People's Budget vs. Republican Plan
By Jan Schakowsky and Lawrence Mishel 


The annual federal budget debate typically doesn't excite many folks outside the Washington beltway. And with good reason -- the Republican budget process is intended to lull the public to sleep by staying short on details and long on damaging provisions that will hurt low-income and middle-class families.

But folks should pay attention to the debate because budgets have consequences -- and if done right, they can truly move our country forward. The "Peoples Budget," which we both helped prepare, is a bold and responsible alternative to the Republican plans that take from working families while giving more to corporations and the wealthy.

The GOP budgets proposed in Congress would cut about $5 trillion over the next decade. The overwhelming burden would fall on programs that boost working families: education, Medicare and Medicaid, college aid, job training, medical research and rebuilding roads and bridges. Tens of millions of Americans would lose health insurance and millions more would lose food stamps or be priced out of college.



No labelling needed

The progressive cartoon about hybrid vehicles.

Guide to cooking with herbs

A-Herb-Guide-to-Cooking-Vegan

Pests!

DEM says now is the time to nuke winter moths

PROVIDENCE - The Department of Environmental Management reports that winter moth eggs will start hatching once temperatures begin to warm this month.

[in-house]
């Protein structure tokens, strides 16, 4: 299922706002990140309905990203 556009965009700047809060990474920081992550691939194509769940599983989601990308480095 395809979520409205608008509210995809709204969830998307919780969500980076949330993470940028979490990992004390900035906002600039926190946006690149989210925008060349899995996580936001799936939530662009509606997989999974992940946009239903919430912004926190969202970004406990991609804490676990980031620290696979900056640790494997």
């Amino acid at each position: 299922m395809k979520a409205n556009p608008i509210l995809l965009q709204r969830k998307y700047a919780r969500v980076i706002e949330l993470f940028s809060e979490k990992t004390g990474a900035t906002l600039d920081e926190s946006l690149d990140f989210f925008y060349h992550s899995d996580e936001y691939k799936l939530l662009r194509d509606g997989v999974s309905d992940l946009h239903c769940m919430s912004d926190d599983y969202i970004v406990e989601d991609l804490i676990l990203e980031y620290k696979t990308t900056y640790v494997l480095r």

The hungry caterpillars will make their way and burrow into the softening buds of their preferred plants (oak, maple, ash, basswood, elm, beech, apple and pear trees, blueberry shrubs and roses) and begin to feed on forming leaves and flowers.

Caterpillars will continue to feed into late May/early June. Winter moth are prevalent throughout Rhode Island and in the past have caused significant tree and shrub defoliation, particularly in communities in Newport and Bristol counties and those bordering Narragansett Bay.


Act small, lose big

Choice of protein- and carbohydrate-rich foods may have big effects on long-term weight gain
Tufts University, Science Daily
Making small, consistent changes to the types of protein- and carbohydrate-rich foods we eat may have a big impact on long-term weight gain, according to a new study led by researchers at the Friedman School of Nutrition Science & Policy at Tufts University. The results were published on-line in the The American Journal of Clinical Nutrition.

Based on more than 16 years of follow-up among 120,000 men and women from three long-term studies of U.S. health professionals, the authors first found that diets with a high glycemic load (GL) from eating refined grains, starches, and sugars were associated with more weight gain. Previous research has linked GL of the diet, a reflection of how much a food causes a rise in blood glucose, to chronic diseases like type 2 diabetes but it had not been established how GL is related to weight-gain over many years.



VIDEO: International Space Station flies over Charlestown tonight

Overflight at 9:24 PM. Forecast is "mostly clear"
By Will Collette

ISS overflights usually come in clusters and we had one just a few nights ago. Tonight's overflight is short - just one minute - but viewing conditions should be close to optimal, according to the National Weather Service. "Mostly clear" sky and a cool 43 degree temperature.



The space station appears as if out of no where in the west-northwest when it catches the sun's light shortly after sunset at 9:24 PM. It is about as bright as a passing jetliner and makes a quick and silent arc up to a maximum elevation of 75 degrees over the horizon and, after three minutes, suddenly disappears in the west when it loses the sun's rays.

While this is not like watching a firework's display, it is impressive in its own right as we watch mankind's only current manned venture into space.